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Reviewed by Jack Magnus for Readers' Favorite
The Memory Keeper is a historical novel written by Larry K. Collins and Lorna Collins. It is the story of Tomas Romero, a Native American who was born in 1820 and spent his life in the San Juan Capistrano area. The reader first learns of the stories of his parents: his mother was born in the Mission, and his father was recruited by the priests to help with running it. His mother became orphaned by the great earthquake that decimated the original mission and eventually ran away and was raised by an older woman who taught her the ways of the Playanos, her own people. His parents met, fell in love and had Tomas and later on, his brother Juan. Tomas was offered a rare opportunity for an Indian when a priest offered to teach him to read and write so he could help with running the mission. This opportunity would change Tomas and his family's lives.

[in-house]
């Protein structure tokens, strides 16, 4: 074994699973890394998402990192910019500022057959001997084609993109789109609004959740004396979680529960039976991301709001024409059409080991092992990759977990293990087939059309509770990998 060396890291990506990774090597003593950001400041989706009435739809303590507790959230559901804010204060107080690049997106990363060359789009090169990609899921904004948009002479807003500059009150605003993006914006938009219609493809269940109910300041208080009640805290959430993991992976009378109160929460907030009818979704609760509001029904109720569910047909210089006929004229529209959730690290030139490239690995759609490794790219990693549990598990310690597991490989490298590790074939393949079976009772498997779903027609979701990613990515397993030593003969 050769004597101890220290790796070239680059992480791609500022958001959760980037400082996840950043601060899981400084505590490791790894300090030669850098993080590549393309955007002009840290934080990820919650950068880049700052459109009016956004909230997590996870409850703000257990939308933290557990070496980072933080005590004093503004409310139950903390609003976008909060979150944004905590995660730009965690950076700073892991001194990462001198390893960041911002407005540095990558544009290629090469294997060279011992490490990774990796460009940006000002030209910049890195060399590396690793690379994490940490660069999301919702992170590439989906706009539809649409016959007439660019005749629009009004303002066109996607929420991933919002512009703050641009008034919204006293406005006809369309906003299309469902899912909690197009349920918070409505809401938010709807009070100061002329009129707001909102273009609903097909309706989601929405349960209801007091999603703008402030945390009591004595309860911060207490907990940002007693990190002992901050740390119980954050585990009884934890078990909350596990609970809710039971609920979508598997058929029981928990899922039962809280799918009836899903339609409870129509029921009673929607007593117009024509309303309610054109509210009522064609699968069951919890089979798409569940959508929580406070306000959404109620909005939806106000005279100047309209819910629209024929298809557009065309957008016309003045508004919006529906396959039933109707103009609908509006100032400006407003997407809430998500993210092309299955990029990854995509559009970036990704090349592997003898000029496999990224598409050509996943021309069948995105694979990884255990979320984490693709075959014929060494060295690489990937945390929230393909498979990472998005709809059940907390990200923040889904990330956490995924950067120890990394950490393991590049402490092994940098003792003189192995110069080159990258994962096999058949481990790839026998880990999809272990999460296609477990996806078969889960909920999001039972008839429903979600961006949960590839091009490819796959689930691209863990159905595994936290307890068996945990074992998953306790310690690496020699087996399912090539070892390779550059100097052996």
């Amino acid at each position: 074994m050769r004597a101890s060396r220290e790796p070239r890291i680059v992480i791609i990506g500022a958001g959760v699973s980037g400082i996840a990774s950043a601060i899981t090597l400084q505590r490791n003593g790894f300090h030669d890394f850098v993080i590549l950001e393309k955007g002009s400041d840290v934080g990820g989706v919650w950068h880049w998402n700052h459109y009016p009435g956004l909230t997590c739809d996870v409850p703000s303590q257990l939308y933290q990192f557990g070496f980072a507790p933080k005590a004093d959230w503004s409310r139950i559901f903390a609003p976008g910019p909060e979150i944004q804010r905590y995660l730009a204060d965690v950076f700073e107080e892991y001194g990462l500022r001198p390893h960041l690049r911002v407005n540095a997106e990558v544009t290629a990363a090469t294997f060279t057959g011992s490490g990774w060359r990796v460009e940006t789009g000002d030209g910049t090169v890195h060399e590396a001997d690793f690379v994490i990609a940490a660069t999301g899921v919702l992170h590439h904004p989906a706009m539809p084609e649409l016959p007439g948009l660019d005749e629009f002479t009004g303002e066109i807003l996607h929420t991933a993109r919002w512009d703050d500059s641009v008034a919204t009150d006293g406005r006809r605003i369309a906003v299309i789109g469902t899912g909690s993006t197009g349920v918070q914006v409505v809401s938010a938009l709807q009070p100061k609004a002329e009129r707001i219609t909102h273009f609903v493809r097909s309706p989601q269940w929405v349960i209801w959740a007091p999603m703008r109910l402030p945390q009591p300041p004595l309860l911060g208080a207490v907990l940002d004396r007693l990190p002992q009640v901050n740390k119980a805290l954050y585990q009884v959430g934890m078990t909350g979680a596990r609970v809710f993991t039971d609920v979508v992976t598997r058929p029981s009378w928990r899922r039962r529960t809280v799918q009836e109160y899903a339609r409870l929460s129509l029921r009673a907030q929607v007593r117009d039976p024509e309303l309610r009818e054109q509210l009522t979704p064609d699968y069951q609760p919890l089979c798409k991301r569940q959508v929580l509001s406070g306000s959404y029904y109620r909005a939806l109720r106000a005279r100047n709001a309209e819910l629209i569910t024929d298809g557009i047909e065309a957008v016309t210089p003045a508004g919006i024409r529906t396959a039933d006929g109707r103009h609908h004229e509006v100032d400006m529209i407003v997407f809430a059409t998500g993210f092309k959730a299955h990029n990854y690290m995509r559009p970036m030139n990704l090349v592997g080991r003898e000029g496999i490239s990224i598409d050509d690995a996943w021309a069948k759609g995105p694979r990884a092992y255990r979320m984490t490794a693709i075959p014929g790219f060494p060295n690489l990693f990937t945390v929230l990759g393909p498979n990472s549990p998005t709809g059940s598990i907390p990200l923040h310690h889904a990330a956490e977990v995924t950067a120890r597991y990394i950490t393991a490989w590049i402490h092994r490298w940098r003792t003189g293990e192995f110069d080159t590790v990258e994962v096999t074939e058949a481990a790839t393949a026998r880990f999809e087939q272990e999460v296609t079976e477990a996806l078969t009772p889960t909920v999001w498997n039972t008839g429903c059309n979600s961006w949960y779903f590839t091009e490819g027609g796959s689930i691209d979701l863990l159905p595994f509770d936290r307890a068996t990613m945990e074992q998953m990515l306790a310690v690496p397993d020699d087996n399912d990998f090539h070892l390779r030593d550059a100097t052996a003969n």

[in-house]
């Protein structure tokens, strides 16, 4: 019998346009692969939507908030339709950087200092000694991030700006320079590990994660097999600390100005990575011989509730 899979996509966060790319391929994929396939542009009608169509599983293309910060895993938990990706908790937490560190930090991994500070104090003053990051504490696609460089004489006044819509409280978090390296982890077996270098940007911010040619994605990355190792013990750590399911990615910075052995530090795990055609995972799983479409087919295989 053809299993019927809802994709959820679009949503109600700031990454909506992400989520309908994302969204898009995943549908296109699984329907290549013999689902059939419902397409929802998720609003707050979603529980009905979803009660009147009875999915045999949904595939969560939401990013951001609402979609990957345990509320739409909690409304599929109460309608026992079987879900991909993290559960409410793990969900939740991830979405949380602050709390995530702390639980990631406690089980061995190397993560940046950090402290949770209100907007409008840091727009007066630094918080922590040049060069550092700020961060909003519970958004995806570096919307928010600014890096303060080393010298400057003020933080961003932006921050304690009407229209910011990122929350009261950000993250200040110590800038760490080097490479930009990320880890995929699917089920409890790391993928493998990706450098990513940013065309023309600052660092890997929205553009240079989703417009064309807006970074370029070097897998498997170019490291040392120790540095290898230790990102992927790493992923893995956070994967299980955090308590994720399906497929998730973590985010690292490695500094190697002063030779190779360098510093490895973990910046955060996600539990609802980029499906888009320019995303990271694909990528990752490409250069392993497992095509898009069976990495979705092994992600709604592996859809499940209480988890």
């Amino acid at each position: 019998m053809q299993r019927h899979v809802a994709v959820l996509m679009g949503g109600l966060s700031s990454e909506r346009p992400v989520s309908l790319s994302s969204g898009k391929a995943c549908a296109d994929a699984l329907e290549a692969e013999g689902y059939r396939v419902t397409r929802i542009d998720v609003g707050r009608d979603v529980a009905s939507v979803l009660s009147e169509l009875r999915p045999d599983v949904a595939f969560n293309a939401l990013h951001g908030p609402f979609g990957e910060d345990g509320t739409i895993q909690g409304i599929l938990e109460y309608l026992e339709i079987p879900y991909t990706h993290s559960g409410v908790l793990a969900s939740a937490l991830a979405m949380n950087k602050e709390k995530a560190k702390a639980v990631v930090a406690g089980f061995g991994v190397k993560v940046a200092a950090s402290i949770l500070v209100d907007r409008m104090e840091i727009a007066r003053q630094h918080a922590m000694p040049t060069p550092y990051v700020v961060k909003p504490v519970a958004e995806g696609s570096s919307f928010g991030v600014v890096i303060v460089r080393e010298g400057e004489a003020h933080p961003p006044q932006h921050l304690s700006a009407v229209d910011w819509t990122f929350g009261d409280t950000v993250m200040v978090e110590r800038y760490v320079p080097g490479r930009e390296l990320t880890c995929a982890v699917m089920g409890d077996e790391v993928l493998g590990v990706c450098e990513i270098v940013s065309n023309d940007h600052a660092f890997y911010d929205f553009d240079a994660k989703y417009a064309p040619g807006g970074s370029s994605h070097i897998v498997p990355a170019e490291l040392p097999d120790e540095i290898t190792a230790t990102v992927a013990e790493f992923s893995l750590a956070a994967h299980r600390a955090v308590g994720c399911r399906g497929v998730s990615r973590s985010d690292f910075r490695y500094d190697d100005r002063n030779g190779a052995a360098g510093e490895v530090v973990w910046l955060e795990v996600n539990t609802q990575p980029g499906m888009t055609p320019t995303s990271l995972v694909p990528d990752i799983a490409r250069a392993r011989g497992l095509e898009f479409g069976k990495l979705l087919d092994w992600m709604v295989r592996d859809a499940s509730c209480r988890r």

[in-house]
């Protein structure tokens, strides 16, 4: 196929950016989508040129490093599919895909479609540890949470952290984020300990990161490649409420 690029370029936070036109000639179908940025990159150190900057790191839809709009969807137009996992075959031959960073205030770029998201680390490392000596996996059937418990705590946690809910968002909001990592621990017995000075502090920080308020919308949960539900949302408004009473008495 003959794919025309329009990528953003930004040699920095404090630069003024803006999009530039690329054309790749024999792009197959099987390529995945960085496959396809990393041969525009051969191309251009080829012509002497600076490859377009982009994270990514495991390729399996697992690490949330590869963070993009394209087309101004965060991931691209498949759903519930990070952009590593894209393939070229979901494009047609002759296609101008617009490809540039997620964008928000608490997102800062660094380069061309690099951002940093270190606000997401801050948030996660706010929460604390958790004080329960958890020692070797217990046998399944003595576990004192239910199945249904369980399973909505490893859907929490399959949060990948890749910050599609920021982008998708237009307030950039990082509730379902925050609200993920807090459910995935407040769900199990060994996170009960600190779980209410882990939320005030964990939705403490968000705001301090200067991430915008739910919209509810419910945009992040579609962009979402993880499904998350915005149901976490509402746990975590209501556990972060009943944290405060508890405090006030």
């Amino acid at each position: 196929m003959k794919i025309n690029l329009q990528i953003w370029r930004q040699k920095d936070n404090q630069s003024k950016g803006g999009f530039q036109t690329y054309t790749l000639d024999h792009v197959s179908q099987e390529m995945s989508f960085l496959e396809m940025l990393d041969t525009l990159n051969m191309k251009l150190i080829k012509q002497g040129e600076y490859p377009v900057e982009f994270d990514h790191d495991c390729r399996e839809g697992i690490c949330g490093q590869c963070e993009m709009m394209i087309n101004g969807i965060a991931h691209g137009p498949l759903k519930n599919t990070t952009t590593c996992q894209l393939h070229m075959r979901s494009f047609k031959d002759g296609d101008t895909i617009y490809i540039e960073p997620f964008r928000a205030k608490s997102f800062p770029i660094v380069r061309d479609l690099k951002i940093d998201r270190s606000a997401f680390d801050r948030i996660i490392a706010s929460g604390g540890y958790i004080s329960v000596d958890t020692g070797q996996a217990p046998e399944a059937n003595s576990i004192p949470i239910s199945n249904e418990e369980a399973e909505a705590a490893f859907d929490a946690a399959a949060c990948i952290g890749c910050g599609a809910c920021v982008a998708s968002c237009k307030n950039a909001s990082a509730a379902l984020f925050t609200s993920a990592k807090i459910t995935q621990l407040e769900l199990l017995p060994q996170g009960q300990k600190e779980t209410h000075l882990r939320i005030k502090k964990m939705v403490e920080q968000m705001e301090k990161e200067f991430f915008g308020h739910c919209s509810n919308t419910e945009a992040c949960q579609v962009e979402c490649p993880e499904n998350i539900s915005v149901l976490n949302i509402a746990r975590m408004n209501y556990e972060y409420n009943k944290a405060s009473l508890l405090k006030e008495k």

I wanted to read The Memory Keeper as I am very interested in the California missions and was not that familiar with the history of the Mission of San Juan Capistrano. The authors did a magnificent job of bringing that history to life. There were times when I was cheering, such as when Tomas learns to read and comes home to teach his father, and times I was angry and ashamed, as the lot of the Native Americans in Southern California was very unfair indeed. Tomas' mother's attempt to keep to the old ways gives way to an assimilation which means success and happiness for Tomas' family, but also a loss of Native American traditions. The Memory Keeper is an impressive historical novel that ties the history of Southern California with a remarkable family saga. I feel enriched for having read it, and I highly recommend it.